20 December 2006

Getting pregnant

Advent Dec 20: Isa 7.10-14 and Luke 1.26-38
Fr. Philip N. Powell, OP
St. Albert the Great Priory, Irving, TX


If you have ever prayed for a sign, you know the agony that comes with waiting. There, in a moment of desperate need, you reach out to God, ask for some glimmer of direction, some flicker of guidance and there you sit, tittering right on the sharp edge of panic waiting for something, some indication, some signal or notice and growing more and more anxious, wondering if this or that noise, this or that pattern of birds or leaves or clouds were random or did you hear a word in the racket or read a word spelled out in feathers or branches or vapor, hoping that maybe just maybe there is some slight nod to your tangled knot in a kind word from a neighbor or is she an angel announcing the glory of the Lord, handing you that sealed envelope, that precious celestial telegram with large, curly-que letters, written, obviously, by the hand of God Himself, reading, “Here is my will for you…” and now you have to think the whole thing is a circus, a comedy of divine errors b/c God’s will for you is not what you expected, not what you had hoped; the signal is garbled or maybe the ink of the heavenly printer smeared and the message is now lost to the will of chance, gambled away, sadly (of course!) in a bet against what God wants for you, will have from you and your sign is empty of meaning b/c you can’t read or won’t read the billboard of the Father’s Will that flashes bright red and orange all day, everyday, right in front of your face, blaring too in sonorous notes of cool memory, imagination, and prayer: “The Lord is with you. Do not be afraid. You are favored by God. You carry Jesus like an ark. The Holy Spirit has come upon you, therefore, the Word you carry is the Son of God. Since nothing is impossible for God: carry His Word, let him grow in you, and then bring him out for the world to honor as its Savior. His sign to you is your pregnant faith, your expectant trust in His promises. That you hope for a sign of His will for you is your sign of His will for you. Otherwise, why do you wait?” So, rather than ask, where is my sign from God?; ask, where is my trust that His will will be done for my greatest good? If you will be God’s servant, pray: “May it be done to me according to His word!”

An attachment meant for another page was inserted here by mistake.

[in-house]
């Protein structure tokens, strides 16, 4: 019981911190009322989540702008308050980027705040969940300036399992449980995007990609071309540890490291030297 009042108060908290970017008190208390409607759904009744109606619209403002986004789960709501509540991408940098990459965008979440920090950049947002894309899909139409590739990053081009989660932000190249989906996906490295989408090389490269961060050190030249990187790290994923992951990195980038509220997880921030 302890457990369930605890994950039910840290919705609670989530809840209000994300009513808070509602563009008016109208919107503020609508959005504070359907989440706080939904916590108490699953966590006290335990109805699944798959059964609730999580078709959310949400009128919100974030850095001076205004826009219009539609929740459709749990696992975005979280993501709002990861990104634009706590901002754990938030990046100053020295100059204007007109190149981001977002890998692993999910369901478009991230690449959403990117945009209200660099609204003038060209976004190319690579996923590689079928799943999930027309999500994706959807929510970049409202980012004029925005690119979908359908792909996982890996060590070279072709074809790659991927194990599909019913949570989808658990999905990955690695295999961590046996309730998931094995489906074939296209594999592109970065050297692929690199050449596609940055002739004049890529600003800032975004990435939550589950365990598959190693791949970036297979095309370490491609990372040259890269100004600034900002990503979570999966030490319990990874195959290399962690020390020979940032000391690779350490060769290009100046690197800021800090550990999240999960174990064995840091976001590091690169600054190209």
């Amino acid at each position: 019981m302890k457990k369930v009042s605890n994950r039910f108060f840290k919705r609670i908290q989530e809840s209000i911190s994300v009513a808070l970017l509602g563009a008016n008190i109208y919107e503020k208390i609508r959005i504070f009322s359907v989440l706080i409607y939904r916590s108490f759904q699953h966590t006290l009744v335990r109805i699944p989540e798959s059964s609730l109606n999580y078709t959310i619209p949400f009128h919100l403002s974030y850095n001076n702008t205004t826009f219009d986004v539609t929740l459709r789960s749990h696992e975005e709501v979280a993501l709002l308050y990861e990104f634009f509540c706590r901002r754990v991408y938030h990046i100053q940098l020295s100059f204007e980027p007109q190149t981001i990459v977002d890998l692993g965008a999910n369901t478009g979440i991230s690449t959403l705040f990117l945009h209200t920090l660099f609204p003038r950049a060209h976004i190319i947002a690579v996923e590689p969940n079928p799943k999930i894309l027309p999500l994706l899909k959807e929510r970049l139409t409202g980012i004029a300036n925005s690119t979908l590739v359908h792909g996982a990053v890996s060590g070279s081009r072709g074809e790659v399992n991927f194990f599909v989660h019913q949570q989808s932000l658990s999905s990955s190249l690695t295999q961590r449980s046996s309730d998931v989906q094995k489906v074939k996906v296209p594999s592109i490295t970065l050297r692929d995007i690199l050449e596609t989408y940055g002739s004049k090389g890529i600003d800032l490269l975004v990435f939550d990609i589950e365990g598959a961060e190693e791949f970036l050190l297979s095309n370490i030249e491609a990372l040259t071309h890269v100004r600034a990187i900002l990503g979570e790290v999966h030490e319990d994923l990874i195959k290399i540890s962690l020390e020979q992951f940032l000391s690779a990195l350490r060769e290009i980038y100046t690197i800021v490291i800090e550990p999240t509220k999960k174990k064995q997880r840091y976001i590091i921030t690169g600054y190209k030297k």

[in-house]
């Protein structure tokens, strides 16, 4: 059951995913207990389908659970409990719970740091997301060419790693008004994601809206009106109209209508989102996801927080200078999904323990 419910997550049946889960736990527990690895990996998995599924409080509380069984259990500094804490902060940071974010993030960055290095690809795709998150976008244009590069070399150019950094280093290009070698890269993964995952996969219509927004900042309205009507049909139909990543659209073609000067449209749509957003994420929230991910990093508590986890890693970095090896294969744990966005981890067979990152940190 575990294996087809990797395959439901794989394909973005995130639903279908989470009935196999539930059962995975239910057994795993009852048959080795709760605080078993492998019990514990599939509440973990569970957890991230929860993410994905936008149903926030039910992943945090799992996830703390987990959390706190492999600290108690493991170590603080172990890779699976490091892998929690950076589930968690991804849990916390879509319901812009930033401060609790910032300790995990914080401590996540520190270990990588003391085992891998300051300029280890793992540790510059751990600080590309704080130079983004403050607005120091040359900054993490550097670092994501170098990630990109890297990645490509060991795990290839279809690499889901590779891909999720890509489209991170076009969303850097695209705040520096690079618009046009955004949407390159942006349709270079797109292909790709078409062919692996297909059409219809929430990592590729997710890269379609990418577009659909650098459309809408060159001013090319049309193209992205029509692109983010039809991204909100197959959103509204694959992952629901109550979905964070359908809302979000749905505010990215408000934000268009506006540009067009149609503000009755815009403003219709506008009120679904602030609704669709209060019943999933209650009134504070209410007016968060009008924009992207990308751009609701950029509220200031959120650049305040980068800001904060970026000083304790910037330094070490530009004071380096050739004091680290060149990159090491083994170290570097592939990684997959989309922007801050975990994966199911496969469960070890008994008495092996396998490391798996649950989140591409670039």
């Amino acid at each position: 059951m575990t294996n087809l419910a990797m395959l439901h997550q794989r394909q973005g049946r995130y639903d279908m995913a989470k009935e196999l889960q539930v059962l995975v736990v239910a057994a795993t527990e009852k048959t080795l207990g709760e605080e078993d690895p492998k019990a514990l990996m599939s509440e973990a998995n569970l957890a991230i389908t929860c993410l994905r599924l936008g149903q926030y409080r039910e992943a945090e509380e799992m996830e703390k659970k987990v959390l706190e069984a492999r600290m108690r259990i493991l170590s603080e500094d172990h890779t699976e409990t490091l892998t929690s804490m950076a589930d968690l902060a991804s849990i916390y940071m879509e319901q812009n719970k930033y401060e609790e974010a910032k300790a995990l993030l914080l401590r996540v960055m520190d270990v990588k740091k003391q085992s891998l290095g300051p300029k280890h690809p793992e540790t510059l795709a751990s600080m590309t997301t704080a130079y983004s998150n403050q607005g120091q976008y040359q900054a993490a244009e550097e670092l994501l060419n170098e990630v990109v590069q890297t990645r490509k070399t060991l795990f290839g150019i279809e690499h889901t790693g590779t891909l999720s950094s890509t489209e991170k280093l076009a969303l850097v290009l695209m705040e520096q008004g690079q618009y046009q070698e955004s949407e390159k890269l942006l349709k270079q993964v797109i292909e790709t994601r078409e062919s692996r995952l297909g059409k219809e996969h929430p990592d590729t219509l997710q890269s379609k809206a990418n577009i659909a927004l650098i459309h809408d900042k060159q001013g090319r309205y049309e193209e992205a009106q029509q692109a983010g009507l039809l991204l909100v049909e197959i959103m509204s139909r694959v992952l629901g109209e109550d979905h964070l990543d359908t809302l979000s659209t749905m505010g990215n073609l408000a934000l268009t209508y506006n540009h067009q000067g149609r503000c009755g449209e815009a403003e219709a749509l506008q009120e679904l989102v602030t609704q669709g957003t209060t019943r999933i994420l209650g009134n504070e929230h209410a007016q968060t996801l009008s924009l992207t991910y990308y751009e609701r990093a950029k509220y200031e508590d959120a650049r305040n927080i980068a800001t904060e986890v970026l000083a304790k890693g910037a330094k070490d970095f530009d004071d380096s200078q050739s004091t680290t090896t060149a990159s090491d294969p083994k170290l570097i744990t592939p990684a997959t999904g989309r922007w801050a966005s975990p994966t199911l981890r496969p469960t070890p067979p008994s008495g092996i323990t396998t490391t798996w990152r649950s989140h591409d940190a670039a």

18 December 2006

Trusting a person not a process

Advent (December 18): Jeremiah 23.5-8 and Matthew 1.18-25
Fr. Philip N. Powell, OP
St. Albert the Great Priory


The way that we go about trusting God is very different from the way our pagan neighbors go about trusting nature. For one thing we trust a person, Jesus Christ, and we trust his promises to us. Those who embrace all manner of secular or neo-pagan or merely materialistic spiritualities trust…what?...patterns of material behavior or repeatable lab tests or cycles of the stars and moon in their seasons? Surely you can see the sense in their ways? What is more convincing than the evidence of your eyes and eyes? Just look! And you will see that fall turns to winter turns to spring turns to summer and so on. Injections of medicines cure diseases. We’ve been to the moon using our observations of the stars and our gravitational math and thrust. But is it proper to say that we “trust” these? Do we invest hope in mathematics, medicines, astronomy? Do we trust things in themselves? Or do we just expect them to work as advertised? And then put our frustrations with failure on those who urged us to hope in things?